Left for dead

Pvt Robert L. Muyres

First scout, Company B, 394th Infantry Division, 99th Infantry Division.

Muyres Bob edited“… I enlisted in the Army in June of 1943 at age 17. After infantry basic training, I qualified to go to the ASTP and joined Baylor University in Waco, Texas to get an engineering degree. The ASTP was a government program whose purpose was to insure a supply of graduate engineers after the war ended. By February 1944, the US could see the war was drawing to an end and they needed riflemen for the European campaign, so they closed the program and about 120.000 of us were sent to infantry.

I trained and fought as first scout with Company B, 394th Infantry Regiment, 99th Infantry Division from March of 1944 until December 16, 1944. We moved into the Ardennes on November 11, 1944 and until December 16, our sector was comparatively quiet but a lot of patrols and relatively small fire fights.

         On December 16, 1944, when the Germans attacked, I was a shallow foxhole with the assistant squad leader, Sgt Davidson. The time of the day is confusing to me but it was daylight. After a heavy concentration of artillery, we saw the Germans coming at us and we had some fighting. We were in a dense forest and the field of fire was very limited. I was trying to get Germans as they were passing between trees and I still wonder of I got any. The small arms fire was very heavy and our foxhole was hit by MG bursts. I was hit slightly in the arm and I saw Davidson falling down. When I looked at him, I saw he was dead. I then looked back at the Germans,  the last thing I remember was a German soldier aiming in my direction with a small bazooka (note: more likely a Panzerfaust), I was knocked unconscious by the explosion. When I regained consciousness, it was getting dark. There were some dead bodies around that I could see. I was bleeding from the eyes, nose and ears, my left arm was bleeding a lot more and my leg hardly at all. Dave’s body was outside the hole and a German soldier was with me. He was badly wounded in the chest and stomach and in bad shape.

Muyres dog tag edited

                                    Bob Muyres dog tag recovered at the site where he was wounded.

By now the fighting was far away from us, I could barely hear it. Neither of us could move, my leg was broken and he was almost dead. We stayed there that night, the next day and night and the following morning four German paratroopers (I could tell from their uniforms) found us. They took the German and indicated they would be back for me. I think the German died because after no more than twenty minutes, they came back to get me. They carried me a long ways through the woods. Artillery had knocked most of the trees down, the snow was deep and the “ride” was very painful. I fell off the litter several times. We finally arrived at a German aid station where they were many wounded, mostly Germans but also three or four Americans that were not from the 99th but from the 106th. Somewhere along the line I became a prisoner of war.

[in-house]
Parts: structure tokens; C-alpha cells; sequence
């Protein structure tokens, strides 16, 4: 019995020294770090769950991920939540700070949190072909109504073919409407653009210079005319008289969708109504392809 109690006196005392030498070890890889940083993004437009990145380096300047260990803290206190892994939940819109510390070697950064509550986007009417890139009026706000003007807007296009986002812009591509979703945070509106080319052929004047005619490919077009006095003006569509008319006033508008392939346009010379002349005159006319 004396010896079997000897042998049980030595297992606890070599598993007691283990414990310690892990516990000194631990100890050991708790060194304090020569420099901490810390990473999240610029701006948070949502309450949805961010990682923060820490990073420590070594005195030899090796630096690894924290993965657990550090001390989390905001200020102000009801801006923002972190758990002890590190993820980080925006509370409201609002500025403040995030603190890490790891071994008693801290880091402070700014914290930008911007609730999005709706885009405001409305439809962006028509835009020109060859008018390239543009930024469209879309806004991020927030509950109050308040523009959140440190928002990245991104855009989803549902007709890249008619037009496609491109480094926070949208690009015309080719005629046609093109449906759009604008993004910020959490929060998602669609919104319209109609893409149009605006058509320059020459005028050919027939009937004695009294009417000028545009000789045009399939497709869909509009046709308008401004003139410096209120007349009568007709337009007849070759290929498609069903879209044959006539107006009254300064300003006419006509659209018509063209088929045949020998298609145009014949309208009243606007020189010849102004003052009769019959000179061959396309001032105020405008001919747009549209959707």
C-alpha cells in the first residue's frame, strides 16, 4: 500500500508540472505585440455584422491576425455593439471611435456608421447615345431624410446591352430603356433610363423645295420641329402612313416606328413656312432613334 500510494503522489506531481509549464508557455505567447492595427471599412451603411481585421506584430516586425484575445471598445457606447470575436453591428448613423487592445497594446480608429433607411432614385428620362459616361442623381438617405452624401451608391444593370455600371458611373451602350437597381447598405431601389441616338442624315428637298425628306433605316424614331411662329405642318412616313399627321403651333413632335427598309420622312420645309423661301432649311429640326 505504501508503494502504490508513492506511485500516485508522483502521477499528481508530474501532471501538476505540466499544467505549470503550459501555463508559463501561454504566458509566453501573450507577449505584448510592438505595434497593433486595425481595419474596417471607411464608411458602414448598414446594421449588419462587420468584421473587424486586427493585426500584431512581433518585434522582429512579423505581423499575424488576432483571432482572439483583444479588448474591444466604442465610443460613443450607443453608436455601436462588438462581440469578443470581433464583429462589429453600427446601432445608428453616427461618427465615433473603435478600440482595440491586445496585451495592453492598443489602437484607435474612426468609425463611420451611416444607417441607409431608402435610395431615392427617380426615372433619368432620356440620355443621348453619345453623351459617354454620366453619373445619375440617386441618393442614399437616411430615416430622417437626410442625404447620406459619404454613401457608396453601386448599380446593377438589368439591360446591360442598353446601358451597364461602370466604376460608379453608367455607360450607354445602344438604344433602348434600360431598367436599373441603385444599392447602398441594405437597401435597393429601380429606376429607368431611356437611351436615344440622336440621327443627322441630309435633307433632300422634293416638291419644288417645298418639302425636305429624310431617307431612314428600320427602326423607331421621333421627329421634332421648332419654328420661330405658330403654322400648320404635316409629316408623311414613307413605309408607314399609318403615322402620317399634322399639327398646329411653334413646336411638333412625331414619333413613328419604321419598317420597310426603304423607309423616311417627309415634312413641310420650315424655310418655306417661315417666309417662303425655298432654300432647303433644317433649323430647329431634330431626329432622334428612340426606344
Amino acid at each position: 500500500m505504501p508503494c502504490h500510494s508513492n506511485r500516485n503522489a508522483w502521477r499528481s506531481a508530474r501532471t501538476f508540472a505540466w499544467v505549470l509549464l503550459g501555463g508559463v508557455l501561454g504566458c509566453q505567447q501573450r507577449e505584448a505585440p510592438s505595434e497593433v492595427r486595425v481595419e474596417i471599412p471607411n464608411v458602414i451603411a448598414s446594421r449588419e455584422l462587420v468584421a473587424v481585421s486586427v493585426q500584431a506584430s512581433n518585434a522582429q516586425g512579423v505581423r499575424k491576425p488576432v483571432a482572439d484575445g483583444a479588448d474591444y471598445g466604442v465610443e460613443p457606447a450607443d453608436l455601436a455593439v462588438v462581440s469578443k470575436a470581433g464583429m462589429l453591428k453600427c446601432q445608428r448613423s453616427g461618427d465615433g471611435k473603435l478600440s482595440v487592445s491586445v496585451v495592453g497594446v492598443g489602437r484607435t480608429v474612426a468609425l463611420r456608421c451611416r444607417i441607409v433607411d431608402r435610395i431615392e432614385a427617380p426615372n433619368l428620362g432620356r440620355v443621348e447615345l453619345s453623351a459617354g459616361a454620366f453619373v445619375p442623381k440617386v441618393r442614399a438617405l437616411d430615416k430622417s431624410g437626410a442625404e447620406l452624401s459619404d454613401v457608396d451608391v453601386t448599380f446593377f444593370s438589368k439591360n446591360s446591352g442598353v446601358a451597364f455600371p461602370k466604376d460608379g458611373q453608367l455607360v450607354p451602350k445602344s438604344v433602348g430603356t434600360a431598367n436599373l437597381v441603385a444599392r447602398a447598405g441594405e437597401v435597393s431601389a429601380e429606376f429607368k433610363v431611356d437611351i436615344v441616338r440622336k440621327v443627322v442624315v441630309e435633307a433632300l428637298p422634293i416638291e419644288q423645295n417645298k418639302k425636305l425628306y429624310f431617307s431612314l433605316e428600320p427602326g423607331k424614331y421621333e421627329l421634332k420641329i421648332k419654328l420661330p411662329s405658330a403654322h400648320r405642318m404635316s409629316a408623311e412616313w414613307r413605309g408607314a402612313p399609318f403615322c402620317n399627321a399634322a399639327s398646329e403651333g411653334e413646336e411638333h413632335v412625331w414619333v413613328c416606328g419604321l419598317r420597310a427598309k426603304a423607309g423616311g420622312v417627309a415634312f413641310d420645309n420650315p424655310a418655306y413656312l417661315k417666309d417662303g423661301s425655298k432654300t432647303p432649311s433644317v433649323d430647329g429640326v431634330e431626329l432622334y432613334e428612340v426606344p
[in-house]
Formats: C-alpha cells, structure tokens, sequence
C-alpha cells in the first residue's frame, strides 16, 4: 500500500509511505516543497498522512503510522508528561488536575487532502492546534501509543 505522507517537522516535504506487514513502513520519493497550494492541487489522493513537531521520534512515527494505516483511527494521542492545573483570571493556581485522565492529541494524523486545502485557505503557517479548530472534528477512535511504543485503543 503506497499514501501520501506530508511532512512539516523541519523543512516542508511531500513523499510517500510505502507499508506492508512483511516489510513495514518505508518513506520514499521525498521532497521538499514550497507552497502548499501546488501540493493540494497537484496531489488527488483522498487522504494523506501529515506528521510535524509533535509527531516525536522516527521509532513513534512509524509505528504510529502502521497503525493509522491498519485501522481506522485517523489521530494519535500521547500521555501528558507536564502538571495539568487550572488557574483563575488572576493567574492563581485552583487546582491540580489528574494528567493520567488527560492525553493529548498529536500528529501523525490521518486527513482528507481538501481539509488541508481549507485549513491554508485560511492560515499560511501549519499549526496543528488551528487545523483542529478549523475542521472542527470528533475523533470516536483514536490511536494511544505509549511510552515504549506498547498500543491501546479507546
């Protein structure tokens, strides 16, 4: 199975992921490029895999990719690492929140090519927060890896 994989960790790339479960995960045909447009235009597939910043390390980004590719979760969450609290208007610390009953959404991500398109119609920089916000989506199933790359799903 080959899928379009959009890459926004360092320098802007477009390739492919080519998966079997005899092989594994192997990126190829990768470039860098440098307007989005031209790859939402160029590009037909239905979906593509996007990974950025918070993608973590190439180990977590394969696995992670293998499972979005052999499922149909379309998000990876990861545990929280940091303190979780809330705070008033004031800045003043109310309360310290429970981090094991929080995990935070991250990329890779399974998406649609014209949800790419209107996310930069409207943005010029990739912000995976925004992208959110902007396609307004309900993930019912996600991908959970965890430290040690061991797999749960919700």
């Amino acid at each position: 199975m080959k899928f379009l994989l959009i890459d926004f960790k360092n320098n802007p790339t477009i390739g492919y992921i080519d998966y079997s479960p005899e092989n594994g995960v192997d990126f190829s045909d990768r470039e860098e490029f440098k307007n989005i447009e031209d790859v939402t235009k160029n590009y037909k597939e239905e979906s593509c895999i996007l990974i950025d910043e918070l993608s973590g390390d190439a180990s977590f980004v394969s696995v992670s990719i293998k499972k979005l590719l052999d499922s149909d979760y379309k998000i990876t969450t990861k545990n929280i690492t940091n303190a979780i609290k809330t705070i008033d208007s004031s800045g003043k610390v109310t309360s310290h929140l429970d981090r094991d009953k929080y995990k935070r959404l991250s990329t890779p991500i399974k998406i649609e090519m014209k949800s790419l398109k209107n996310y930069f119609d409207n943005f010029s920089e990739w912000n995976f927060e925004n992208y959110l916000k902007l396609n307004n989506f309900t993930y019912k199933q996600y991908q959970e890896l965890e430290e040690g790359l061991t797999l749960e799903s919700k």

I still feel today what those four German paratroopers did was outstanding. It was a horrible trip through the destroyed woods and two of them were wounded. If the situation were reversed I wonder if I would have done the same – I hope so.”

After the first collecting station, Bob Muyres went back through the German evacuation system and spent the next four months in different hospitals. He was liberated on April 9, 1945 from a hospital in Olpe and transferred to the US where he spent another ten months in various hospitals. He was finally discharged on February 14, 1946.

After the war, he kept in touch with the German doctor, Erich, and the nurse, Sr Ludwinia, a Catholic nun who took care of him in Olpe. Bob made several trips to Germany to visit them and they eventually became friends. Bob named his son Erich for the doctor and his daughter Ludwinia for the nun.

Robert Lewis Mures passed away on December 26, 1991 at age 66. He is buried at Fort Snelling National Cemetery, Minneapolis, Minnessota.

 Sources: Correspondences with Bob Muyres